ENG4118 - Relevance Theory: Language, Communication and Cognition
Work in relevance theory attempts to understand and explain human communication as a facet of human cognition. This course sets out the basics of the theory, showing how it relates to:
- the ideas of the philosopher Paul Grice about speaker meaning and conversation
- modern linguistics and cognitive psychology
The topics covered include the principles of relevance; sentence and utterance meaning; and implicatures and the distinction between explicit and implicit meaning. It will be explained how the theory provides insight into types of language use: for example literal and figurative use, including metaphor and irony.
After completing this course you will
- have extensive knowledge of relevance theory's account of communication
- be familiar with the intellectual background of relevance theory, in particular Grice’s work on meaning and on conversation
- have deep insight into the distinction between encoded meaning and what is communicated
- have deep insight into the explicit/implicit distinction in communication
- have extensive experience in analysing utterances in the terms of relevance theory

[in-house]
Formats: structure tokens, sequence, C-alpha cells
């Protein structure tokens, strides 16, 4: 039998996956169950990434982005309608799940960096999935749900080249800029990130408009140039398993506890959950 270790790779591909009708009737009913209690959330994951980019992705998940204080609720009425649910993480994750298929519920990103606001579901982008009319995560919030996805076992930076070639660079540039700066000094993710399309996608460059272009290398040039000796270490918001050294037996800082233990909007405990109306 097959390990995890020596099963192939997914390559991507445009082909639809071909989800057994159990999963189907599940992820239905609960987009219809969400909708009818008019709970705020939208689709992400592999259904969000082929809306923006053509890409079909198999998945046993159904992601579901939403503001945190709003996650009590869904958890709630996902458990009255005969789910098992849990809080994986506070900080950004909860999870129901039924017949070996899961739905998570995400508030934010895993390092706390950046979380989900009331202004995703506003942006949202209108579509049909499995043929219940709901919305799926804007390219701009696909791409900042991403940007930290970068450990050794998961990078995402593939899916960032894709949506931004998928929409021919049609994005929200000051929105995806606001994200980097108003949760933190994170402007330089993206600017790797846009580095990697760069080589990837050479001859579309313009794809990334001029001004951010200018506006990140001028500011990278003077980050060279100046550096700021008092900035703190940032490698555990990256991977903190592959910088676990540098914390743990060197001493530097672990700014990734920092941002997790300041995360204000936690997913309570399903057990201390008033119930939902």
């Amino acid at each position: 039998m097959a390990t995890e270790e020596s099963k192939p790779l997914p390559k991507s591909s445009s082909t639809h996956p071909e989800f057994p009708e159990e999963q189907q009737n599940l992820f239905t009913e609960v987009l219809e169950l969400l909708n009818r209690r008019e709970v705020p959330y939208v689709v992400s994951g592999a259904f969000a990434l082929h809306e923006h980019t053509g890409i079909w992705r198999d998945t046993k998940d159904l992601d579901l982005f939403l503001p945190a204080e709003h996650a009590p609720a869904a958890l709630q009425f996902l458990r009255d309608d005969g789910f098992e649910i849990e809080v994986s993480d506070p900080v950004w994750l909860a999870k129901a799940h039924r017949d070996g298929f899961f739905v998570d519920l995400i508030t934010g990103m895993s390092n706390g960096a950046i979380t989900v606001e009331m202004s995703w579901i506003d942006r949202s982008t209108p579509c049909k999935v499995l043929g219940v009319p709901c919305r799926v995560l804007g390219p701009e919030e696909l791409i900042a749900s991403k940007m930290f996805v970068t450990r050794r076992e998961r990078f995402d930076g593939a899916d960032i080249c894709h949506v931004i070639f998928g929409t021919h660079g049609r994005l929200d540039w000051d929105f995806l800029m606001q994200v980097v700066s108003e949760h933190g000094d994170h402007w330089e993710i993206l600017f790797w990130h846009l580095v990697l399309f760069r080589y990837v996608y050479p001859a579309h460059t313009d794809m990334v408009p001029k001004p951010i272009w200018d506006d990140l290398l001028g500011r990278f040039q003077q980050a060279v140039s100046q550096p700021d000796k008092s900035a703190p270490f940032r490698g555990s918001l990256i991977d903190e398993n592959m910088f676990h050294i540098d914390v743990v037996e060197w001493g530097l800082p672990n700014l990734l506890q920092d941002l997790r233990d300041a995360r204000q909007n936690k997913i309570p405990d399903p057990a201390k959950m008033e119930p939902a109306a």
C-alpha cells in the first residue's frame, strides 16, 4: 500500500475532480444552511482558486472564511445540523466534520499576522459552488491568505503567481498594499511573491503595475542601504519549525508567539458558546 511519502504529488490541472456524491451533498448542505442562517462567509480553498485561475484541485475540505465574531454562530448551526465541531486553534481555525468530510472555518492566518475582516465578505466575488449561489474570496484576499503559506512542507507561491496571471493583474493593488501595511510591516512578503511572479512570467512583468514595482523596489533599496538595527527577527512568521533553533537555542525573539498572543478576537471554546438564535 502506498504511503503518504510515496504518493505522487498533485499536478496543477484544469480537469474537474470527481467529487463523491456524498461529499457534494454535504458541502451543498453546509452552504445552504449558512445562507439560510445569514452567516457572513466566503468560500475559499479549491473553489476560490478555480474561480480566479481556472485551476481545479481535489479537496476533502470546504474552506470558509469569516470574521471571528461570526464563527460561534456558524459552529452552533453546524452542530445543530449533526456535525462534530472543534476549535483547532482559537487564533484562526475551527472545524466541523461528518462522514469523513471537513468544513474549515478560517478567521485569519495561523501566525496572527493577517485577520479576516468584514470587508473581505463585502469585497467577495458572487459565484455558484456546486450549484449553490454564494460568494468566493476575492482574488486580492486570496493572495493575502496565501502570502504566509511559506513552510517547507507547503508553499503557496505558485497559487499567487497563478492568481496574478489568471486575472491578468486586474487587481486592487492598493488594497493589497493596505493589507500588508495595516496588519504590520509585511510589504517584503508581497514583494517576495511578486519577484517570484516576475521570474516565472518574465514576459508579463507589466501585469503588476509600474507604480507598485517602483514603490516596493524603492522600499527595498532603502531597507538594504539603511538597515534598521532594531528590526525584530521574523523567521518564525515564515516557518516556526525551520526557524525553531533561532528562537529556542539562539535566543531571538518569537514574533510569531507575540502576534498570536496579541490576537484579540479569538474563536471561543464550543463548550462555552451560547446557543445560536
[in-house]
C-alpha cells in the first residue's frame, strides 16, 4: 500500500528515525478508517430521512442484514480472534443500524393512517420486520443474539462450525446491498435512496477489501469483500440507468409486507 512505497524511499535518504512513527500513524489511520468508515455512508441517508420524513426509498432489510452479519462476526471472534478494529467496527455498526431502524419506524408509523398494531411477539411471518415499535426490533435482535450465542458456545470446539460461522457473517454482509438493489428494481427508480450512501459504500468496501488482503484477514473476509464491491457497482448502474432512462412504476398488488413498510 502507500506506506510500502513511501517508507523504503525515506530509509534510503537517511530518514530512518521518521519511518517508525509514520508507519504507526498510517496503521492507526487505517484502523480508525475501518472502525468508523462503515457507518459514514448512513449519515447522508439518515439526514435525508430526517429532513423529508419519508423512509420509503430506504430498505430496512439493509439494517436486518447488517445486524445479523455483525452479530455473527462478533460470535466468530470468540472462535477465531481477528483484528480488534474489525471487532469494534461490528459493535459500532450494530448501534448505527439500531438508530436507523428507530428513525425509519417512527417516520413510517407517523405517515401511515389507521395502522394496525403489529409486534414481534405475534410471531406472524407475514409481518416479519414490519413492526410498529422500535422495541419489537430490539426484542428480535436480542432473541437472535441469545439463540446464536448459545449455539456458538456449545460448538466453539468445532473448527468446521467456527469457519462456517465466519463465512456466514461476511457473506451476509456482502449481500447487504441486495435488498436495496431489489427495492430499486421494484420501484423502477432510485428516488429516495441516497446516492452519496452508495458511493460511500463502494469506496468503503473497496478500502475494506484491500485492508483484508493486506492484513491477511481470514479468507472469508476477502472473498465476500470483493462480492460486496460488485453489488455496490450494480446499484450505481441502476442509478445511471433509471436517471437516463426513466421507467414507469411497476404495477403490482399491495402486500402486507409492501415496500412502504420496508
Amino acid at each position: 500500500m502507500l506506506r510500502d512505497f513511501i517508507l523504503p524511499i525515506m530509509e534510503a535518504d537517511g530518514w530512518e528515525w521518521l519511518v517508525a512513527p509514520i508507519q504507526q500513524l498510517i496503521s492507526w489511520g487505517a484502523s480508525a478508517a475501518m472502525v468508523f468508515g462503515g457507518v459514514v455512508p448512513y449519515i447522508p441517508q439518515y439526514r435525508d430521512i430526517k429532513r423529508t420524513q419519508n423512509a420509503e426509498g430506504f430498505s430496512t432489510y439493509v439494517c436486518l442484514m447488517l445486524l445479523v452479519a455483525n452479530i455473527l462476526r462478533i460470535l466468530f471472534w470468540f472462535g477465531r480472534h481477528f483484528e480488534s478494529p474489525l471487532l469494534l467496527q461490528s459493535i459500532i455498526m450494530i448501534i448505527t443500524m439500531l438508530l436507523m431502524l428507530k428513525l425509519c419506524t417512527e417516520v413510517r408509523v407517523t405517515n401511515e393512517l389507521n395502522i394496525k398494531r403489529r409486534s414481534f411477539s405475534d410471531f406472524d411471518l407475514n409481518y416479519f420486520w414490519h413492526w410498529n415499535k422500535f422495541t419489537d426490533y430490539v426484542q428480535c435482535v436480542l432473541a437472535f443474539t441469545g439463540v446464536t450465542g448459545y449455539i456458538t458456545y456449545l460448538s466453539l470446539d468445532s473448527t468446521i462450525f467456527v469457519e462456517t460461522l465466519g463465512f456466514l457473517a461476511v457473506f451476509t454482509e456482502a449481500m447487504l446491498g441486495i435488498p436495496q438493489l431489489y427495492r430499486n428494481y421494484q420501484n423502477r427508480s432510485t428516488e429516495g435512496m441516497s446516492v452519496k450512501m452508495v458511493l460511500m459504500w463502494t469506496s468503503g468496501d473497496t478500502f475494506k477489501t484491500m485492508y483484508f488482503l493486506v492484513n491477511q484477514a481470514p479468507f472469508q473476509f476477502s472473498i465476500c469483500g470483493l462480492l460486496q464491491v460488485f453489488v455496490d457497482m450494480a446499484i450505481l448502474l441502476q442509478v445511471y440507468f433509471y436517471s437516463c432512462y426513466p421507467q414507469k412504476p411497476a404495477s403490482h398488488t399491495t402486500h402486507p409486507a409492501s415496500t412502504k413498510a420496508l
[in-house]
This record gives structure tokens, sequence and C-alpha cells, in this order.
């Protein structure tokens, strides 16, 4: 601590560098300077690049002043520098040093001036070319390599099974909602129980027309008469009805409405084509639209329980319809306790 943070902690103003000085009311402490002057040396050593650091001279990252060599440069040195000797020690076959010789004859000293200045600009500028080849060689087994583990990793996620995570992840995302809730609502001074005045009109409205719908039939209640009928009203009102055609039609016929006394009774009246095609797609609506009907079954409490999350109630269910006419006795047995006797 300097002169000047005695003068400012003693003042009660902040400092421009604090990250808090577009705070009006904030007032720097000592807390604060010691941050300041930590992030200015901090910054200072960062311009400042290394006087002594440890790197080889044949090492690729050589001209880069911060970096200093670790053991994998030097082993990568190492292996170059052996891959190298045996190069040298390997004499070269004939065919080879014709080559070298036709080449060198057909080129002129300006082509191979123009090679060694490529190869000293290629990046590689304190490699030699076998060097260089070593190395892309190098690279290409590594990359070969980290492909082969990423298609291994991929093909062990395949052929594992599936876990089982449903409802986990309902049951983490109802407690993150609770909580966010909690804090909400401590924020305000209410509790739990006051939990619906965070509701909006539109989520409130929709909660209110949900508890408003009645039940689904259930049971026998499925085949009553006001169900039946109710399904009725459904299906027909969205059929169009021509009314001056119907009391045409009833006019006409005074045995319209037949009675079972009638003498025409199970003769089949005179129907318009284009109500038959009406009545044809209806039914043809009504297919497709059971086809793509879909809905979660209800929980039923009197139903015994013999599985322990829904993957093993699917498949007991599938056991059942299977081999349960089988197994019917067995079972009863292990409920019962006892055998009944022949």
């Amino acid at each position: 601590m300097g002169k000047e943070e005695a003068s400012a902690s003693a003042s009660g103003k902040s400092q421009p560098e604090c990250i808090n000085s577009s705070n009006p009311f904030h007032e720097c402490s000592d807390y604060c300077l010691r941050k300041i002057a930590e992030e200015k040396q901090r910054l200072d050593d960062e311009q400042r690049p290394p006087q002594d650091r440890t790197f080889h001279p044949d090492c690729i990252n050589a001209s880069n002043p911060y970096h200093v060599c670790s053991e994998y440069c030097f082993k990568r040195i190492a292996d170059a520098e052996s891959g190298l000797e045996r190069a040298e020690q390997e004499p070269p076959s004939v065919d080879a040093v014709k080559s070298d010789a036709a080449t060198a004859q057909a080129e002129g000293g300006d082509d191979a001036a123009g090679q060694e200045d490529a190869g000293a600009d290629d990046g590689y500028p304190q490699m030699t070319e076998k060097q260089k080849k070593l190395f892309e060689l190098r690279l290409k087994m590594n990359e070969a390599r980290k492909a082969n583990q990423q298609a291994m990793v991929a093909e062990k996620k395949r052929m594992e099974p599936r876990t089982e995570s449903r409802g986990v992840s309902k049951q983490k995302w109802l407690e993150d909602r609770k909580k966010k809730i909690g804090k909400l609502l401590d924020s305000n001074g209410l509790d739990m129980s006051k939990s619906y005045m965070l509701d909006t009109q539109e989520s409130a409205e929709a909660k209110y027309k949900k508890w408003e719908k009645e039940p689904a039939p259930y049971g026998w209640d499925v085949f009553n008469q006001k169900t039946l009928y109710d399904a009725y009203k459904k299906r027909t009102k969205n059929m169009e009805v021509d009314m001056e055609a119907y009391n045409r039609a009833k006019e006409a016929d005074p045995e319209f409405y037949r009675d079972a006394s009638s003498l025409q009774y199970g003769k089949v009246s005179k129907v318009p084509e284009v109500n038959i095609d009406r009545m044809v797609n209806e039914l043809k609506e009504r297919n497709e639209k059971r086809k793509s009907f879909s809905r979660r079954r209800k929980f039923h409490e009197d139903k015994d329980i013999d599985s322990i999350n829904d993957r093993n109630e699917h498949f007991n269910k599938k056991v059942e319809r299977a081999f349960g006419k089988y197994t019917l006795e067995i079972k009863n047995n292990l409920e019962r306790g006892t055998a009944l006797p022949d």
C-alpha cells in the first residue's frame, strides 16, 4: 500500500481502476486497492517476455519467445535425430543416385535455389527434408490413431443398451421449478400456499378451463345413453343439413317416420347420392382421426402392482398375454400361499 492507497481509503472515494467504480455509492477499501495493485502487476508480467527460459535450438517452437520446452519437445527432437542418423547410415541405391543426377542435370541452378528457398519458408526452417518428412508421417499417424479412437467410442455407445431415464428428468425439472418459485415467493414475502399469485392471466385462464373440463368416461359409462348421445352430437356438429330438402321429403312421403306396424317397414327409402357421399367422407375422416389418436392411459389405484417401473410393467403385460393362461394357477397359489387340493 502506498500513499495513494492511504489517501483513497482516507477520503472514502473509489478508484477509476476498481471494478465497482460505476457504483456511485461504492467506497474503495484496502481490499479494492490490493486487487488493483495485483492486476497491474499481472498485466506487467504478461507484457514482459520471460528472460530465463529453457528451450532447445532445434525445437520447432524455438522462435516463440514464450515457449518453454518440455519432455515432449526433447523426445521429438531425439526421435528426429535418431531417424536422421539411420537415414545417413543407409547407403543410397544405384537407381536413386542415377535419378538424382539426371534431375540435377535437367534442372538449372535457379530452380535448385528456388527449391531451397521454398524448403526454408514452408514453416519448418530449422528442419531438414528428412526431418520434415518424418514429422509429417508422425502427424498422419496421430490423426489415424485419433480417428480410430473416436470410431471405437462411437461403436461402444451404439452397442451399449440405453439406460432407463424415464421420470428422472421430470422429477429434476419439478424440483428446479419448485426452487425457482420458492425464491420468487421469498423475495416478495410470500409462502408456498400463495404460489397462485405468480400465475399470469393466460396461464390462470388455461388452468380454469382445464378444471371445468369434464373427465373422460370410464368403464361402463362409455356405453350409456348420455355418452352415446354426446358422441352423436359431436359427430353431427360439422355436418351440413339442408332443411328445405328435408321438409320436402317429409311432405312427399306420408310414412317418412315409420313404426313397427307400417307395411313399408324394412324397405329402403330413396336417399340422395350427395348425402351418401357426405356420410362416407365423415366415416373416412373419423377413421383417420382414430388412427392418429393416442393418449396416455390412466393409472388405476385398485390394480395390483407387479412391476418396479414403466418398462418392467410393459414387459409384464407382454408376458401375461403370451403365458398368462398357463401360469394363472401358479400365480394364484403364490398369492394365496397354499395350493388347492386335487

- know how to apply the concepts of the theory to various types of language use such as metaphor and irony
- be able to set out and discuss arguments and evidence for relevance theory's key claims
Students who are admitted to study programmes at UiO must each semester register which courses and exams they wish to sign up for in Studentweb.
If you are not already enrolled as a student at UiO, please see our information about admission requirements and procedures.
Recommended previous knowledge
It will be useful if students have taken ENG2152 - Varieties of English Texts, ENG4152 - Varieties of English Texts, ENG2157 - Semantics and Pragmatics, ENG4157 - Semantics and Pragmatics or an equivalent introductory course on semantics/pragmatics.
The course is taught for ten weeks of the semester, with a two hour seminar per week: 20 hours in all.
80% attendance is required (8 out of 10 seminars). Additional absences must be justified by documentation to the exam coordinator.
The written work for the portfolio exam can be submitted as a draft and will be returned to the student with comments. Students then have the opportunity to revise the work before submitting.
By portfolio: Two pieces of written work of 4-6 pages each.The papers must be submitted in Fronter. Read more about submission procedures.
The grade is based on the portfolio as a whole.
Use of sources and citation
Language of examination
The examination text is given in English, and you submit your response in English.
Grades are awarded on a scale from A to F, where A is the best grade and F is a fail. Read more about the grading system.
Explanations and appeals
Resit an examination
Special examination arrangements
Application form, deadline and requirements for special examination arrangements.